In the book, Hirsch Ballin reflects on the constitutional significance of citizenship rights against the backdrop of the ongoing migration and urbanization in the beginning of the twenty-first century. This development triggers a myriad of political and constitutional questions, including issues of nationality, identity, EU-citizenship, statelessness, civic virtues, gender, and multiple citizenships. In less than 140 pages, the text discusses all these topics (and more) and cumulates in a defence for a human right to be a citizen.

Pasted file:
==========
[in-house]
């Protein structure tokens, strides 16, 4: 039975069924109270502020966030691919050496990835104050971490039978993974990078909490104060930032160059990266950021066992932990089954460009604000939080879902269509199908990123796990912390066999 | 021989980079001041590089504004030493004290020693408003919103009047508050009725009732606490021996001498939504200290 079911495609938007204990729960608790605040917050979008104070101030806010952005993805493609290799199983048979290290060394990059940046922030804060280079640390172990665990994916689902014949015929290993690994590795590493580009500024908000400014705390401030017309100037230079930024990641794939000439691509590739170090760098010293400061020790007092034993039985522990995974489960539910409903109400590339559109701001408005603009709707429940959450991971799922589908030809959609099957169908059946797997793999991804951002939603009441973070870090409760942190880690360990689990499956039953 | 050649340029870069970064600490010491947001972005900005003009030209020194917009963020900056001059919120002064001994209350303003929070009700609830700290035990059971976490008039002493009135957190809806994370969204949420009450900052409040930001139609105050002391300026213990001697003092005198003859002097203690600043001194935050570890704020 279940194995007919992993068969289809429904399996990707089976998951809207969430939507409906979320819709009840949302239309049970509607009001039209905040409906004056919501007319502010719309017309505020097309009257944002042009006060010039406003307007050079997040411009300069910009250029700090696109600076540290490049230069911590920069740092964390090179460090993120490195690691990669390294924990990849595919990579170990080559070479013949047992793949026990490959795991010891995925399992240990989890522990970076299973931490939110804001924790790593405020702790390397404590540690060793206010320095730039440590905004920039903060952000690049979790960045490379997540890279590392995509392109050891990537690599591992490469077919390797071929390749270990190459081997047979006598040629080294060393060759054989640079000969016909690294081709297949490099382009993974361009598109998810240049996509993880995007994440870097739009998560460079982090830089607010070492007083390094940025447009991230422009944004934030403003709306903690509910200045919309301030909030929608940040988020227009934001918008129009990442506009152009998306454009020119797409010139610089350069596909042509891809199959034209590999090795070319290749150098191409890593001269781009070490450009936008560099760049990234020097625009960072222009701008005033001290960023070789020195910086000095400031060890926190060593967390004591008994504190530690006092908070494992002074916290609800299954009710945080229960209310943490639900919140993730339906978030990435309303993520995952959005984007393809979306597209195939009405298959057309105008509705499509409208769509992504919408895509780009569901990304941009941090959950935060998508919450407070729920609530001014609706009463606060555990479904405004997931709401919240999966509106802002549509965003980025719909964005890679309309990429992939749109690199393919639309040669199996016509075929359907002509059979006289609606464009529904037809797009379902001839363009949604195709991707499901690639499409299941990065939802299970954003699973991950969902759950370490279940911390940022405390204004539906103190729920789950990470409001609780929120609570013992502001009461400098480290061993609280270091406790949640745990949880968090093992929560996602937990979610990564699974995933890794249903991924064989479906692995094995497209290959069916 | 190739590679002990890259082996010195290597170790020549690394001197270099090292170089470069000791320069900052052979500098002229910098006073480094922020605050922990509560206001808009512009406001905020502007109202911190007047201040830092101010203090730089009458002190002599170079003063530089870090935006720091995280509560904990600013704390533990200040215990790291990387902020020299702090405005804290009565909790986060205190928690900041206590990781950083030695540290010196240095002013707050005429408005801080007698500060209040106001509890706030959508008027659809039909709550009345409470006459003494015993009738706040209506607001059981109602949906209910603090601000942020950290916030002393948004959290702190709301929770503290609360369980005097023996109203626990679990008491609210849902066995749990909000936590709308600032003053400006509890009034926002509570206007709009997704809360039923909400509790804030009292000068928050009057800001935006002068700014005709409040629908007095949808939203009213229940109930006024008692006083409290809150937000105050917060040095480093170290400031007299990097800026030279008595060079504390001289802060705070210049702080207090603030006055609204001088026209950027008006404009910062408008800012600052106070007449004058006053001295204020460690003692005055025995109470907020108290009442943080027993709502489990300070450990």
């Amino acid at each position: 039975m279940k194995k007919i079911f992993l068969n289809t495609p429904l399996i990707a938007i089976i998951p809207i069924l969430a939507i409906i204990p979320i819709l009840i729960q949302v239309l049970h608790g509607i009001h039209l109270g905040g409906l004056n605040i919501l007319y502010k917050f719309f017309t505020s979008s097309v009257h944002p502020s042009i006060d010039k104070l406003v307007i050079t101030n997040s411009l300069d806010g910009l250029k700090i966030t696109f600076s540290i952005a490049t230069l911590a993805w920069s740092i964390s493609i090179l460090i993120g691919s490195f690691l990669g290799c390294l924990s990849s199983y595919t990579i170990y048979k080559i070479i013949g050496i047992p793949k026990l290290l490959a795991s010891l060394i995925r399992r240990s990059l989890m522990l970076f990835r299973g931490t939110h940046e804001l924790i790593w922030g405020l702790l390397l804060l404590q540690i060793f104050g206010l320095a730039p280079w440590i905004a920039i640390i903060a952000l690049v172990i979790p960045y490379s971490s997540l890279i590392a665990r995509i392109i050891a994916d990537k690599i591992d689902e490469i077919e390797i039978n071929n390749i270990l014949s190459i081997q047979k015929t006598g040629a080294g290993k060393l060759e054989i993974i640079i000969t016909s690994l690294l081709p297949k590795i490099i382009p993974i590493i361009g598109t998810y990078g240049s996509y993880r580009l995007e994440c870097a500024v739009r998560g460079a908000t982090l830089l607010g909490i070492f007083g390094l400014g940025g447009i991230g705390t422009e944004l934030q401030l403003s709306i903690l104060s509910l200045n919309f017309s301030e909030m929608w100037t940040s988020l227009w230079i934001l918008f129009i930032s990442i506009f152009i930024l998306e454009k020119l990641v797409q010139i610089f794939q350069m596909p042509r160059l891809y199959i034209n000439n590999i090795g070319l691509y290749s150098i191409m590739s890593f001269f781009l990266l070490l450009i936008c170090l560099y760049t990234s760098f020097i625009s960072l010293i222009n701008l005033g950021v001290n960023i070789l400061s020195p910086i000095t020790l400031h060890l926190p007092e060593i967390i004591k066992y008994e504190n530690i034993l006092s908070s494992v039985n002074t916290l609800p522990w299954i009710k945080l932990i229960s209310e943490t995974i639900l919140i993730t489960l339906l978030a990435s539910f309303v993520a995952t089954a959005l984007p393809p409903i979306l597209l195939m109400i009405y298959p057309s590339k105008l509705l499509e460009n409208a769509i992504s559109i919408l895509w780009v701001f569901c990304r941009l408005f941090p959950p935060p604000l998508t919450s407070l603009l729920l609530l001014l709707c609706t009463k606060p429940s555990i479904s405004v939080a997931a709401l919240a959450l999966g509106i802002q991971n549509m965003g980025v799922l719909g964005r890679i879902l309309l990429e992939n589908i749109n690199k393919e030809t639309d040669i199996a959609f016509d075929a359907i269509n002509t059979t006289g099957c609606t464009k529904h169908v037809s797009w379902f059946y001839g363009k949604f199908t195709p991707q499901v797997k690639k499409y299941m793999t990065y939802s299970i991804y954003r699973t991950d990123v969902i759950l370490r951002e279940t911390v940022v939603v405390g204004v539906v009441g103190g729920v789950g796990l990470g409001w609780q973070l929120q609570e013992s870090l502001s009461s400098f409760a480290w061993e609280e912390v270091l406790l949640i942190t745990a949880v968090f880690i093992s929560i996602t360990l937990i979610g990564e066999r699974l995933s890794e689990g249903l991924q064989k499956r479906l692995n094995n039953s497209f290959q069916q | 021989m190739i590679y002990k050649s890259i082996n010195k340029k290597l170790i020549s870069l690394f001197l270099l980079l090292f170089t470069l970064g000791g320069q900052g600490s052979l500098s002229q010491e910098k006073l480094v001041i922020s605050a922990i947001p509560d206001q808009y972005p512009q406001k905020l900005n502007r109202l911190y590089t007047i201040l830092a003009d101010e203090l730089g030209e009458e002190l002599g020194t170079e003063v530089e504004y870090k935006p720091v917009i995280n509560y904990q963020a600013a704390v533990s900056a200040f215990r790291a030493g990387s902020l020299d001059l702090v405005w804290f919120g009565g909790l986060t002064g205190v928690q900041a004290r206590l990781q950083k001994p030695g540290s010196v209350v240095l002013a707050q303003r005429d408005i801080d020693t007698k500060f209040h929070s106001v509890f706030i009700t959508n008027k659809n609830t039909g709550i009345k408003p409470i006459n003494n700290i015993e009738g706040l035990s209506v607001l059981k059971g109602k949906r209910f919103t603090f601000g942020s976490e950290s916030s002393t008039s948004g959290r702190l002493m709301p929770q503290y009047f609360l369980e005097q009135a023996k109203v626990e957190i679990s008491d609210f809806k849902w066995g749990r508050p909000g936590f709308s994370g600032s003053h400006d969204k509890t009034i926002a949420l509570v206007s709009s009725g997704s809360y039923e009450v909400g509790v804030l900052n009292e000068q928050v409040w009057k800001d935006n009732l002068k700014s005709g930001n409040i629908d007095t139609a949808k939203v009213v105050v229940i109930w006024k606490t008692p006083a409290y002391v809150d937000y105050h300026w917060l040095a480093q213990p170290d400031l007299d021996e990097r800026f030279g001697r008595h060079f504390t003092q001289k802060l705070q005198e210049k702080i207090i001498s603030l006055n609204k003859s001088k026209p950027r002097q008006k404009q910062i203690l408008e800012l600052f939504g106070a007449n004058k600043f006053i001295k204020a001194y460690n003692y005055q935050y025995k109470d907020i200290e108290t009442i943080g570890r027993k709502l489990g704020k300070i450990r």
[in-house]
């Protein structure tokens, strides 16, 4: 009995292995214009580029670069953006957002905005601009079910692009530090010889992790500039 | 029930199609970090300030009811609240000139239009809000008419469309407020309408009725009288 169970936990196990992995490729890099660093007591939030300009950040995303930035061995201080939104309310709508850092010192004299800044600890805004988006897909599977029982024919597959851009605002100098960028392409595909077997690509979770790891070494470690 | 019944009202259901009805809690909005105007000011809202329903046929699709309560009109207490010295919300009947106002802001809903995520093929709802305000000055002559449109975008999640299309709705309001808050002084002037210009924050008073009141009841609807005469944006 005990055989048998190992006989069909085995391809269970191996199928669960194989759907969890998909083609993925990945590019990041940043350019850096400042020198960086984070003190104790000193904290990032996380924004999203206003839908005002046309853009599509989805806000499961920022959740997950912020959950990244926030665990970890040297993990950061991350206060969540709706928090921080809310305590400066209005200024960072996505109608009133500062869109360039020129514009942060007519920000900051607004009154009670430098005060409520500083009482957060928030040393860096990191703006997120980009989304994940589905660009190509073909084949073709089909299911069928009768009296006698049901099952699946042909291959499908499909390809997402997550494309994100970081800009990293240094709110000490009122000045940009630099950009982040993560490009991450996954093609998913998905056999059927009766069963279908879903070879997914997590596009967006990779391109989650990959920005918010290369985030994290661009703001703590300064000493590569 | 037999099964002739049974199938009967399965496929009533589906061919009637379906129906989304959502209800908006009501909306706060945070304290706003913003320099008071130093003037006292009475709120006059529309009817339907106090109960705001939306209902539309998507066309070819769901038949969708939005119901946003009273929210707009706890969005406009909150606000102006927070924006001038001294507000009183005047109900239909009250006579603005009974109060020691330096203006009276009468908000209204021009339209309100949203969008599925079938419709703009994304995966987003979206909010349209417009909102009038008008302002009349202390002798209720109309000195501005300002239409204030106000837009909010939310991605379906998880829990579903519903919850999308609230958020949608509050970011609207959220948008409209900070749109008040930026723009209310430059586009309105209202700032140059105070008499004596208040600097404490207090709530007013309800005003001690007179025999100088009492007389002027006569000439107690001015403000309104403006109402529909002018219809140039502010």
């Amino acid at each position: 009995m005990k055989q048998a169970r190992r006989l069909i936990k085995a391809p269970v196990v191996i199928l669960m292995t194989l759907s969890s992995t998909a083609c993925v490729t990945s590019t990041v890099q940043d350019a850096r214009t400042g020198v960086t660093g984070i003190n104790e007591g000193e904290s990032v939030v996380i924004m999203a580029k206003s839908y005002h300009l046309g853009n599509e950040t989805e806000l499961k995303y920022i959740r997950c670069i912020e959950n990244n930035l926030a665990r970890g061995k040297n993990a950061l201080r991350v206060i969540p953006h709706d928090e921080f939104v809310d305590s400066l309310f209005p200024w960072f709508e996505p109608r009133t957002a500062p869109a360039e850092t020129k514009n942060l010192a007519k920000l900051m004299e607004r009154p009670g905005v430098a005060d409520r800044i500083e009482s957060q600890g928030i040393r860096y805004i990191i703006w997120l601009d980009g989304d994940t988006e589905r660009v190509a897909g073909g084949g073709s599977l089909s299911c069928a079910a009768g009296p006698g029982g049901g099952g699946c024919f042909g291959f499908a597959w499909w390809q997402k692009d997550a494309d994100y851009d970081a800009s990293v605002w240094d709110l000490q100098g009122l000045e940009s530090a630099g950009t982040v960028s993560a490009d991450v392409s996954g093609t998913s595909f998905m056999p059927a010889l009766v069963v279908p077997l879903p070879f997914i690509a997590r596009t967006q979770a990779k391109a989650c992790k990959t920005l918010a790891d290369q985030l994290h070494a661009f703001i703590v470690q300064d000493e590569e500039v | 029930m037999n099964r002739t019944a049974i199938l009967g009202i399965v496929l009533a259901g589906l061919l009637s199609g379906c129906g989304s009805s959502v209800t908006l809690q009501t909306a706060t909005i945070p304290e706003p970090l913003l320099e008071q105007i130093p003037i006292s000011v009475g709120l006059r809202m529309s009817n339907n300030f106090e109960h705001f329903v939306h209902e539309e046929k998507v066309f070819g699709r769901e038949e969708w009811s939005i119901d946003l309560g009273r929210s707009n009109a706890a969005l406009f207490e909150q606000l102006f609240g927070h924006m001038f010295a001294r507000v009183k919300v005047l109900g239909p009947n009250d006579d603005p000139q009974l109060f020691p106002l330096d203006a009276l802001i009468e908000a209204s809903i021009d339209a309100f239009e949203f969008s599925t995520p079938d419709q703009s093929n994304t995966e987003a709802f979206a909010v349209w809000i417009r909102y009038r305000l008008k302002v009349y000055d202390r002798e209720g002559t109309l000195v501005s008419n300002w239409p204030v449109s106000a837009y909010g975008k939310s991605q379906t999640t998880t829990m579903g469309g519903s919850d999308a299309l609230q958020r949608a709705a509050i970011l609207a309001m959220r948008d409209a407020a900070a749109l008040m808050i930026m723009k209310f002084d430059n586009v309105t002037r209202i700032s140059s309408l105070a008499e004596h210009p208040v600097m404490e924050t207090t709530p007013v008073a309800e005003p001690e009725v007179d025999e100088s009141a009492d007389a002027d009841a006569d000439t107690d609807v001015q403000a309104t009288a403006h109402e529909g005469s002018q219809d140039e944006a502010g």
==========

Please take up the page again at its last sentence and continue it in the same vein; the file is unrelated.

In the main, the constructive argument that is put forward is that questions of citizenship should be predominately understood through the recognition of international human rights. In the terminology of the author, this is required as citizens’ rights are the essential connecting link between human rights and life in a democratic society, as for human rights to be protected and effectuated a constitutional order is required with legislative powers and an independent judiciary (p. 121). International human rights law gives to all individuals the right to be a citizen and to take part in the democratic process of the state where a person is effectively at home. Therefore, the protection of citizens (still) relies on the ongoing relationship that individuals have with specific states. Yet, the legal recognition of being a citizen by a particular state simultaneously mirrors the commitment of this state to the universal human right to citizenship that should be granted irrespective of personal characteristics (e.g., sex, race, religion, beliefs, sexual orientation). States are thus necessary for justice, peace, and prosperity, but ‘recognizing the right to be a citizen as a human right places citizenship at the centre of human rights’ (p. 123).